Nevertheless, we are not “New People”, and high RH is a potential sick building syndrome (SBS) problem. Besides SBS, there are also other ways in which RH affects perceived air quality, odours and eye irritation, though these are not covered here as they have not been cited in the standards as reasons for controlling humidity. Recognising that the standards cannot be easily amended, compliance will still be obligatory for the immediate future. If we intended to improve thermal comfort with less energy and without increasing the RH of a space, what viable options remain?

5.4 Energetics of Fans

Yellow card coolies crank at wide-bore fans, driving air through the club. Sweat drips from their faces and runs in gleaming rivulets down their backs. They burn calories as quickly as they consume them and yet still the club bakes with the memory of the afternoon sun. (Bacigalupi 2009, pp. 55–56)

The cooling effect of moving air can be analysed in three methods:
  1. 1.

    Altering the wind speed parameter in the PMV

     
  2. 2.

    Determining the effective dT of moving air and adjusting the operative T in PMV to account for this effect.

     
  3. 3.

    Determining the wind chill index (WCI) through wind velocity and air temperature ASHRAE Handbook: Fundamentals (ASHRAE 2005, 8.21). The methods discussed for methods 1 and 2 could also be applied to WCI, using the energy required to increase v to evaluate the lower vote from WCI. However, as the wind chill index has been developed for outdoor use, it is not considered in our discussion on comfort energetics.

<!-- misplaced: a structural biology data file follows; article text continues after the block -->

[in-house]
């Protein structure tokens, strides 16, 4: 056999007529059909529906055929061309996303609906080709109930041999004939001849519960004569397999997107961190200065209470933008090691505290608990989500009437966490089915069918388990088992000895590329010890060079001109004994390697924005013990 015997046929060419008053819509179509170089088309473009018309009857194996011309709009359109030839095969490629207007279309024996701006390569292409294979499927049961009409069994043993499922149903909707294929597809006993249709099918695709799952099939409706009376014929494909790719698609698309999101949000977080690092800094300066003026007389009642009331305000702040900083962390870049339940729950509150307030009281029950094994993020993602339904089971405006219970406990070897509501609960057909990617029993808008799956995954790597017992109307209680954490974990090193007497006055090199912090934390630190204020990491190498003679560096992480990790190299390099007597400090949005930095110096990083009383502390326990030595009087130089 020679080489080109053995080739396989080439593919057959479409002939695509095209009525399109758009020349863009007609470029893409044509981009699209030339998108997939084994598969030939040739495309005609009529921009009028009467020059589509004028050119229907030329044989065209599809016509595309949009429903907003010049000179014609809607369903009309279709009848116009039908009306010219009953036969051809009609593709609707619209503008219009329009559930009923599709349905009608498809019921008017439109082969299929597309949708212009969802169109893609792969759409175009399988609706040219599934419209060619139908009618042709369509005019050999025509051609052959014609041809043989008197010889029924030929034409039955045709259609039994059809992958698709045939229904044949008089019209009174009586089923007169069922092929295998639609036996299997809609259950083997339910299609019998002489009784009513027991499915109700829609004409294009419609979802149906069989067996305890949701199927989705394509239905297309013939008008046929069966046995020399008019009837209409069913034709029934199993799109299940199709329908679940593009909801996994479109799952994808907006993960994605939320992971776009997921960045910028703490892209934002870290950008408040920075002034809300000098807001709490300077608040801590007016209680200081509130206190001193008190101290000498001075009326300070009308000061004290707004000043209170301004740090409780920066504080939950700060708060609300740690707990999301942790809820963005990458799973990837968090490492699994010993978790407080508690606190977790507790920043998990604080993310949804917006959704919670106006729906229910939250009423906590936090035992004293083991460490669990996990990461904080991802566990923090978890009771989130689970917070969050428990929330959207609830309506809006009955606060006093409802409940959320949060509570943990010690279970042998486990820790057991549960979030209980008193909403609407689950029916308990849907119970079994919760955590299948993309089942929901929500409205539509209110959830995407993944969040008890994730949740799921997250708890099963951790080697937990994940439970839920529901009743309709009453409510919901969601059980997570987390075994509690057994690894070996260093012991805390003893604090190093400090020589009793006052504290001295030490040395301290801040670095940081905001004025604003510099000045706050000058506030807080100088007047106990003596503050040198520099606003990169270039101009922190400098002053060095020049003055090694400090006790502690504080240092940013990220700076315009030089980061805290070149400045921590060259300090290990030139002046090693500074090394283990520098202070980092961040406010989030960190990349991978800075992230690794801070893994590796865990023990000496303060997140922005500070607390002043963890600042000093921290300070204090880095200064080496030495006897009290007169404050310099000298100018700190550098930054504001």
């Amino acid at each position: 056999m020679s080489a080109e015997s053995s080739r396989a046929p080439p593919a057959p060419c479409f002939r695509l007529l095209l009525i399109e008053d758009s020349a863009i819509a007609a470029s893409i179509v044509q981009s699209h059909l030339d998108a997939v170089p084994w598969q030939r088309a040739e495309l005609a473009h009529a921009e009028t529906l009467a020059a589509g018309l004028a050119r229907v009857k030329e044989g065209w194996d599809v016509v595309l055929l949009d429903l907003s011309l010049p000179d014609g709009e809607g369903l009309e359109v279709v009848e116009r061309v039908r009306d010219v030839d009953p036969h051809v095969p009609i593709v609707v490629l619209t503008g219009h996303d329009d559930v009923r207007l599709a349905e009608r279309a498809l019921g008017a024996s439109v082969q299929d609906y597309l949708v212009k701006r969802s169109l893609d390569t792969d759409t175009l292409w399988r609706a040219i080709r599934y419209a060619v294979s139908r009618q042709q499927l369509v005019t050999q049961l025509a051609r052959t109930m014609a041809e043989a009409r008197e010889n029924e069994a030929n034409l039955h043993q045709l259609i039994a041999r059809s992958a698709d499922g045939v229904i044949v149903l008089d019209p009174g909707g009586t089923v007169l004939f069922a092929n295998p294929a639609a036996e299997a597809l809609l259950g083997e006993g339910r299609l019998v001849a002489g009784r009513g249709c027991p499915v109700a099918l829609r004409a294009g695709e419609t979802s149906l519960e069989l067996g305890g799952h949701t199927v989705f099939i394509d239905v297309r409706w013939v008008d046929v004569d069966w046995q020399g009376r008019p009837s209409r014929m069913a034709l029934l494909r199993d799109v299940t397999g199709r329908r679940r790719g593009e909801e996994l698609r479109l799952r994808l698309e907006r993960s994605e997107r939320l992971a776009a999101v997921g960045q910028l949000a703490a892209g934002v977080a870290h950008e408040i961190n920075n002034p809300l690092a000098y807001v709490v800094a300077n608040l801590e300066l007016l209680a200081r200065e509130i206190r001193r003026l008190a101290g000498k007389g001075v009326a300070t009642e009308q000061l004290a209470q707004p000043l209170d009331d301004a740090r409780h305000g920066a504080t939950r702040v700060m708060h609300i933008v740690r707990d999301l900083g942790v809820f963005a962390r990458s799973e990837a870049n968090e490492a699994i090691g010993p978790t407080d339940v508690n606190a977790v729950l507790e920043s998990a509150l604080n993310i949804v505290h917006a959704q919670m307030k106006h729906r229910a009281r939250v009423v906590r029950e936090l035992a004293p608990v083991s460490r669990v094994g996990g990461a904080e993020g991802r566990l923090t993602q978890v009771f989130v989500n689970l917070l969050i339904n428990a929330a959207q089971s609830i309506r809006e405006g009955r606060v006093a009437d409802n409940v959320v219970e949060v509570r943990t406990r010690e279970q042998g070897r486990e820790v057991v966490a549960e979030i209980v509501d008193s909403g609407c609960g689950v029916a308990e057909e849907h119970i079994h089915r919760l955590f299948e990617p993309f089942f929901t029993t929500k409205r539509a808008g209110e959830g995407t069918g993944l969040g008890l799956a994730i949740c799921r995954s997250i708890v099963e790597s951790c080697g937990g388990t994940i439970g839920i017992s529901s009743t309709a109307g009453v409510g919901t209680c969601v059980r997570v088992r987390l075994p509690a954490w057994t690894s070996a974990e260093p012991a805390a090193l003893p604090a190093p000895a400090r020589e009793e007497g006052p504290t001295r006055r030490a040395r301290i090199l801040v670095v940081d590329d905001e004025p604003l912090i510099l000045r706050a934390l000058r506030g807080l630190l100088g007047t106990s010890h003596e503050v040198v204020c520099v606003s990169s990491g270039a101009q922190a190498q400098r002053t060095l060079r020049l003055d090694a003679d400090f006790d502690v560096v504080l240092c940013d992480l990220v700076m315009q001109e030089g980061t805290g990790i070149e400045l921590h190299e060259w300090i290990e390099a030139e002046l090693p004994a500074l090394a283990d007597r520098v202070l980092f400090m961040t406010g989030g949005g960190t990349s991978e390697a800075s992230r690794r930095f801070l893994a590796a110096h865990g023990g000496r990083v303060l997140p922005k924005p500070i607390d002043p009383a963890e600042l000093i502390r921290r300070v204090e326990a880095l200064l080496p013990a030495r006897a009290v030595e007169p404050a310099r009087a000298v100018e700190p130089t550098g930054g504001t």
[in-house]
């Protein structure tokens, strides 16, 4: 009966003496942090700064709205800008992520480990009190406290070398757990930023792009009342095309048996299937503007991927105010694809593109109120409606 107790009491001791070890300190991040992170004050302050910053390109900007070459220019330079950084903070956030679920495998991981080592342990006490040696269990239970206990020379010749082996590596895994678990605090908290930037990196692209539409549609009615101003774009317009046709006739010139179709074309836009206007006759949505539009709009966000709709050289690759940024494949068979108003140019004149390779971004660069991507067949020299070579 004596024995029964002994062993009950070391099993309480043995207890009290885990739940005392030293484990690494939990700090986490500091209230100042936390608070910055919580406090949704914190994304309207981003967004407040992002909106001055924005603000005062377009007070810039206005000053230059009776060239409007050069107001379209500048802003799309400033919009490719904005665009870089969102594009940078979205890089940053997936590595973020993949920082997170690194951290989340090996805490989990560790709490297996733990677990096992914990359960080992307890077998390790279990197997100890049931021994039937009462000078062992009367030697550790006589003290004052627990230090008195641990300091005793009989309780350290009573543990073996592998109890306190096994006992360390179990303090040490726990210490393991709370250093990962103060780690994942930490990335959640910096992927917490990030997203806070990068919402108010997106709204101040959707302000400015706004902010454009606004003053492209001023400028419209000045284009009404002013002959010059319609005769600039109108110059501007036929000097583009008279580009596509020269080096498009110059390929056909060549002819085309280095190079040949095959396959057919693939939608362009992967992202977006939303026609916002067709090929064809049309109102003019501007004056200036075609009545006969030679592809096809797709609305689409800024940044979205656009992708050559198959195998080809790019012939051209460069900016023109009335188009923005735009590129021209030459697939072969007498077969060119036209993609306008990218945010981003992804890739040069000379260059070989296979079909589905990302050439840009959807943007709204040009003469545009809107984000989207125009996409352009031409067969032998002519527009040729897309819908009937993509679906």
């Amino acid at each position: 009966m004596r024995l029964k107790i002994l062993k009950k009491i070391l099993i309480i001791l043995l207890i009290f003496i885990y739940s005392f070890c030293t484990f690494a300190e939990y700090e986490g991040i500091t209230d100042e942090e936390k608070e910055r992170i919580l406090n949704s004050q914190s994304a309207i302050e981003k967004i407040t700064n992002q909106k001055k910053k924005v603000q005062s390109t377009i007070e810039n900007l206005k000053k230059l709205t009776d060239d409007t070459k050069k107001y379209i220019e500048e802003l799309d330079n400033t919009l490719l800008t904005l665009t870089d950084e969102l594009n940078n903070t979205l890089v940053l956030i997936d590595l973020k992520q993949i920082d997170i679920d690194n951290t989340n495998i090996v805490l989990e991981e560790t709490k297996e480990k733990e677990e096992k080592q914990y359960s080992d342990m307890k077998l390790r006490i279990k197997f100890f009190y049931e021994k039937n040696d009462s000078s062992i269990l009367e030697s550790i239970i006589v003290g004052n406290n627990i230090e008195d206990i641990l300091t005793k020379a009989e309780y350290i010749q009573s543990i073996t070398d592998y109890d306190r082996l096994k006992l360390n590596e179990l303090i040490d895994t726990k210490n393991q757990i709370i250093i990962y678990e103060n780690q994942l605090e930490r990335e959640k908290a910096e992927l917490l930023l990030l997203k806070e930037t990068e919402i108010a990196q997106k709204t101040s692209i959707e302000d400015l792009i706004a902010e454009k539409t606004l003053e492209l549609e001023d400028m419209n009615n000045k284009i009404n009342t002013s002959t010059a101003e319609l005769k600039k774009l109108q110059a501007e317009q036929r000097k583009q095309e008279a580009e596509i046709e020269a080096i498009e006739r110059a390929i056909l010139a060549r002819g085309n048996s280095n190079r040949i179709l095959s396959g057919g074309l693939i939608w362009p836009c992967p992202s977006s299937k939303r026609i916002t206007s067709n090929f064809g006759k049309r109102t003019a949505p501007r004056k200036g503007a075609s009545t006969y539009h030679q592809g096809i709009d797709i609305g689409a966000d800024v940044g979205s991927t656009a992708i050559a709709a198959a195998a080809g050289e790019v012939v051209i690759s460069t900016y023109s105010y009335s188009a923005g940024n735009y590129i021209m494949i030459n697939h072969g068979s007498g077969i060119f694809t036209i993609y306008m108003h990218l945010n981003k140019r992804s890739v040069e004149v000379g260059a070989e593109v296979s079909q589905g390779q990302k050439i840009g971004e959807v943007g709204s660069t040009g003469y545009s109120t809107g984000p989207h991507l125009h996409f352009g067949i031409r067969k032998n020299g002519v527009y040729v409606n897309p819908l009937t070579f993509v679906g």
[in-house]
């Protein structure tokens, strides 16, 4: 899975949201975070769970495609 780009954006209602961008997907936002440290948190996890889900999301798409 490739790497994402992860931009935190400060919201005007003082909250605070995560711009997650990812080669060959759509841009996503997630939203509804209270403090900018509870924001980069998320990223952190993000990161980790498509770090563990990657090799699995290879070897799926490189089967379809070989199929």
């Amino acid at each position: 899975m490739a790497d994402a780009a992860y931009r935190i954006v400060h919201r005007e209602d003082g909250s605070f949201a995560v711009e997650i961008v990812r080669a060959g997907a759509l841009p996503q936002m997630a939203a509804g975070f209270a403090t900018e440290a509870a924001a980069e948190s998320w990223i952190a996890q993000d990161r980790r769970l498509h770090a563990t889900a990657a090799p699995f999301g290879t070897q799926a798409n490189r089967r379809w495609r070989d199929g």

5.4.1 Wind Velocity in the PMV Model

Under this setup, the flow rate can be assumed to have a linear relationship with power consumption: a ventilation fan is installed in the ceiling with a fixed maximum power (5 W) and exhaust rate (10 l/s). Additional fans are installed, up to 10 units, all running at the same speed and power, giving a linear relationship between power and exhaust rates. The fan-only cooling under this calculation averages 148 W/vote (s.d. = 11 %, refer to Table 5.9) and does not improve comfort by much.
Table 5.9

Comfort energetics of increasing ventilation rates

Increased ventilation

Ventilation (l/s)

Velocity (m/s)

PMV

Power (W)

W/vote

10

0.05

1.994

5

 

20

0.1

1.937

10

175.4

30

0.15

1.873

15

124.0

40

0.2

1.835

20

125.8

50

0.25

1.804

25

131.6

60

0.3

1.778

30

138.9

70

0.35

1.755

35

146.4

80

0.4

1.735

40

154.4

90

0.45

1.718

45

163.0

100

0.5

1.702

50

171.2

5.4.2 dT as a Result of Increased Cooling with Higher Wind Speed

Instead of looking at the fans as performing exhaust ventilation, we can see them as circulating the air, as in the case of ceiling fans. In this scenario it is assumed that the occupants will sit in the region where the fan speed is about 1 m/s (Rohles 1983, figure). The moving air across a lightly clothed occupant will cause a difference in temperature (dT) from the forced convection. Various models exist (Emmanuel 2005, p. 69) to determine the magnitude of the dT. At 1 m/s the average of these eight models is dT = −3.89 °C (s.d. = 1.69 m/s) in agreement with the difference in equivalent temperature of 3.3 °C when ceiling fans are compared to still air (Rohles 1983). This difference is applied to determine the operative T for the PMV model (ASHRAE 55-2004).
$$ T_{operative} = A \cdot T_{air} + (1 - A) \cdot MRT $$
(5.2)

Equation notes

A

Ratio of air temperature

0.7 (at vel = 1 m/s)

T air